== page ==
Only my advice, worth 1/2 of what you paid. Or not.

DJ Bill
01-15-17, 07:16 PM
10 years is a long time. A really long time.

There's great wisdom in that statement!

Little Missy
01-15-17, 07:21 PM
It is time to ride a different bicycle. :)

01-16-17, 05:27 PM
I went to see a therapist today and she told me I had ADHD--I have all the symptoms.
In a few days, I'll meet with a psychiatric nurse practitioner to start medication.

I really hope that this is why I've been having problems for so, so long.

01-20-17, 11:42 PM
Yes. I have the rare bragging right of failing out of a semester system, a quarter system, and a trimester system... in each case, due to incomplete work or the inability to life the fog and read/write. It's amazing really, because while I was stuck on a ship I was reading some of the most difficult non-fiction imaginable without flinching... but as soon as I had to get work done on a definitive timeline... *pop* I started college in 1999... haven't fished yet. I have four years worth of credits but no degree and I've probably been in about eight years worth of classes now, so maybe I'll actually finish by the twenty year mark, with any luck?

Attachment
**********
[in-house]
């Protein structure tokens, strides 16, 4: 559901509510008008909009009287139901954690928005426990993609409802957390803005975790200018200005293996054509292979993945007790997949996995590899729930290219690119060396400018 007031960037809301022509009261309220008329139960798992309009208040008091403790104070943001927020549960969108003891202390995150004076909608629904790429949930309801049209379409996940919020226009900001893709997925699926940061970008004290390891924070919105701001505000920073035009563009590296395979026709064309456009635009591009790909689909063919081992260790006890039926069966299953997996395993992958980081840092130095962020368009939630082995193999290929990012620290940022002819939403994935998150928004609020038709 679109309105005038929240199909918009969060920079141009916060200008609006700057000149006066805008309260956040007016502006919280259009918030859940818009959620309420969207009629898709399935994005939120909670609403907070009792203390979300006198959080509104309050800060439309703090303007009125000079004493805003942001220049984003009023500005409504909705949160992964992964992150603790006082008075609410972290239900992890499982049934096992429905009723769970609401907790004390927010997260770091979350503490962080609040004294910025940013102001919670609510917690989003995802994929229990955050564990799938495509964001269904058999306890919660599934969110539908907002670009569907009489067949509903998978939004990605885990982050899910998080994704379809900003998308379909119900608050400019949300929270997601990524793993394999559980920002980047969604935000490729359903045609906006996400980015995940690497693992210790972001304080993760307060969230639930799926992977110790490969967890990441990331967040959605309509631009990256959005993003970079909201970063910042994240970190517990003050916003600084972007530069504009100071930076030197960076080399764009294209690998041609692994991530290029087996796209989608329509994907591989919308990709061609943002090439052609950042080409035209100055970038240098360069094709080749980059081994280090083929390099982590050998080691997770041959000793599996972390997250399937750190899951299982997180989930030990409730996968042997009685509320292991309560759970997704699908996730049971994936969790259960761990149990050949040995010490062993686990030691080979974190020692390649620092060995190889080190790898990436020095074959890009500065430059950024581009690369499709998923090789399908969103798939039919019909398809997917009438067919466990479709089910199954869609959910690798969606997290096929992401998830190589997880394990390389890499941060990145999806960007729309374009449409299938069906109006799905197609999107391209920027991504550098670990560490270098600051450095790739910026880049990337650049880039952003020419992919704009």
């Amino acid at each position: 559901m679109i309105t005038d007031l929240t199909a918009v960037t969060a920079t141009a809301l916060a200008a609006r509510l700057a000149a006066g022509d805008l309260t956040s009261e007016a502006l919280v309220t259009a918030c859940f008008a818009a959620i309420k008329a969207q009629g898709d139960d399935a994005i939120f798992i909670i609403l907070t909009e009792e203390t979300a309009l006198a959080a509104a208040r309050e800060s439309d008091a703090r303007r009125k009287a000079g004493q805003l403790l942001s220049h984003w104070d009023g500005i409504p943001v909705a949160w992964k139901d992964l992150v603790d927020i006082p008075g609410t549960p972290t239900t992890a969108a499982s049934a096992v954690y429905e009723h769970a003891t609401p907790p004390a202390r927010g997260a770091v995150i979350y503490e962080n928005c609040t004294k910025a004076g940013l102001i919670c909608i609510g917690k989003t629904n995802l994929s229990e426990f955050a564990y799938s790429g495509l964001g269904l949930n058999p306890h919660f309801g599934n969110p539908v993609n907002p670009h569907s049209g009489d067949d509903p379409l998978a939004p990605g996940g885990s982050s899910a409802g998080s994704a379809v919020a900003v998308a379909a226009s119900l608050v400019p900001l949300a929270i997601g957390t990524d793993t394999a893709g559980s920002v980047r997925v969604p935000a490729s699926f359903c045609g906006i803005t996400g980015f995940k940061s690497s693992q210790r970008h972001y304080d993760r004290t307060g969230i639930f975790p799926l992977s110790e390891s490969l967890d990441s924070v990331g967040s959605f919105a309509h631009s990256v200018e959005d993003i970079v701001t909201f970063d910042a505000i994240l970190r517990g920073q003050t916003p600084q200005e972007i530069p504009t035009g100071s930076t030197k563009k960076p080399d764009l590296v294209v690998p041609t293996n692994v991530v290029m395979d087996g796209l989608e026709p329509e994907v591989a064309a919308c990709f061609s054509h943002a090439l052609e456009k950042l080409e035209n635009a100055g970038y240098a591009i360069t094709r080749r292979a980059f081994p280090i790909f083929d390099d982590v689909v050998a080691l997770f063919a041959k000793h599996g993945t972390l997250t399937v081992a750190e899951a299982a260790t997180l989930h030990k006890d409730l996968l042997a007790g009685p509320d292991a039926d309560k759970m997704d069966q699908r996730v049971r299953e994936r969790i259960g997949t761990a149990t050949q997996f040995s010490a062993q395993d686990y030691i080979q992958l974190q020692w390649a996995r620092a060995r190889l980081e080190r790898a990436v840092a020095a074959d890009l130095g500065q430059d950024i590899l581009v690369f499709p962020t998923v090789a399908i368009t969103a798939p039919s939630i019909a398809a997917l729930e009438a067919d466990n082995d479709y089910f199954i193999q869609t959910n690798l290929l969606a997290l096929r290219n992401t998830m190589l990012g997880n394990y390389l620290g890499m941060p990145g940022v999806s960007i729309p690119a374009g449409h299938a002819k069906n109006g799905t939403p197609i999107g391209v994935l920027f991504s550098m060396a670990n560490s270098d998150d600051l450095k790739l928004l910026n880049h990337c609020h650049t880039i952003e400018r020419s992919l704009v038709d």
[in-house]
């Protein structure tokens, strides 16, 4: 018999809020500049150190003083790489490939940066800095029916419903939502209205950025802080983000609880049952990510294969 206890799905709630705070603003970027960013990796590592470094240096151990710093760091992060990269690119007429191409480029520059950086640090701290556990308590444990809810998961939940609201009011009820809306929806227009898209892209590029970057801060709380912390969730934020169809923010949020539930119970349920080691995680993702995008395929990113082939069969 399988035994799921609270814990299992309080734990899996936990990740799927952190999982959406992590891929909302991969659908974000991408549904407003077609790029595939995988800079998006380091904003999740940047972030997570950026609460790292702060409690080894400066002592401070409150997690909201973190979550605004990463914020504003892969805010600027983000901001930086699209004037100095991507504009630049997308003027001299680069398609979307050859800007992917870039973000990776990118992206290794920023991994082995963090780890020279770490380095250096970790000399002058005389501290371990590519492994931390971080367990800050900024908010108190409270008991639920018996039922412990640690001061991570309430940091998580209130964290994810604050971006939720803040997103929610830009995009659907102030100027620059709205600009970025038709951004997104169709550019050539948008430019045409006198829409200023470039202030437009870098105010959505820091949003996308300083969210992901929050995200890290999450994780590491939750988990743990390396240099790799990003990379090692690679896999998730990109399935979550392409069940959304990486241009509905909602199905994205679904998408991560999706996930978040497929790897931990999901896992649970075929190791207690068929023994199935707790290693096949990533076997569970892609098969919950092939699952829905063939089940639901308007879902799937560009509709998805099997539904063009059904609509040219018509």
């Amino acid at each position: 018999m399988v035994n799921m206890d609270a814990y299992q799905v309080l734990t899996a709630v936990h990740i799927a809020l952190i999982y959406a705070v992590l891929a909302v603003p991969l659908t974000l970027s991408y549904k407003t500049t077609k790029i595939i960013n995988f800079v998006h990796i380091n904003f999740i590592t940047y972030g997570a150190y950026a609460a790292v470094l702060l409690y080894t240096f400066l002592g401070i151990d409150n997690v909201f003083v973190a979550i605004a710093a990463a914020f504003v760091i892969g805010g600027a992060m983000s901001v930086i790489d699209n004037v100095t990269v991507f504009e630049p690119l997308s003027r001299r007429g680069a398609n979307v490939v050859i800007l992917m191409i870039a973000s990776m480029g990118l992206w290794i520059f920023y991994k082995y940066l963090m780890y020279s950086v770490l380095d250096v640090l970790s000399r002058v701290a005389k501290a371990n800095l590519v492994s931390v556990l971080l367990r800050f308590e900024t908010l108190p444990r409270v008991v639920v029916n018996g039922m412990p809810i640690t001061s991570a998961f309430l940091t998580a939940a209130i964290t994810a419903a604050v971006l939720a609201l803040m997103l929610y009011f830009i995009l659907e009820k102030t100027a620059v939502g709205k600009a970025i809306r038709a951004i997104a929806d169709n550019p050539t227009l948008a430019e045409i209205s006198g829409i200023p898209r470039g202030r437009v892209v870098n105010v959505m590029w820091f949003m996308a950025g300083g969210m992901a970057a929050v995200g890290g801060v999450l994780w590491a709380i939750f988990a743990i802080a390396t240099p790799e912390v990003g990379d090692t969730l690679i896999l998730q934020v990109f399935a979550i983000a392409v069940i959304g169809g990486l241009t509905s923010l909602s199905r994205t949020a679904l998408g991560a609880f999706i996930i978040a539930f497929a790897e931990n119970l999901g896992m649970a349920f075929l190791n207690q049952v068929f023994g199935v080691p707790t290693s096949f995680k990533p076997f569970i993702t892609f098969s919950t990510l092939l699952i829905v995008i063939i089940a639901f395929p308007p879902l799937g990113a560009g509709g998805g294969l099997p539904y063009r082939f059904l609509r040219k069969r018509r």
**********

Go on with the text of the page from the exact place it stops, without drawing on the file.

Granted, I took years off in between and spent six years in the military... but still. It's been a roller-coaster. You aren't alone. I sent you a PM if you want to talk on a more personal level in regards to this stuff.

01-20-17, 11:43 PM
I second the suggestion that you find out about getting tested for learning disabilities (which are separate from ADHD).

Failing the intro-level class three times in a subject you like just doesn't make sense otherwise.

It doesn't make sense... but I've done it too. Eight hours of neuropsych testing, and only mild problems observed. My problem is solely a matter of ADHD with maybe a sprinkle of depression/anxiety just to keep it interesting.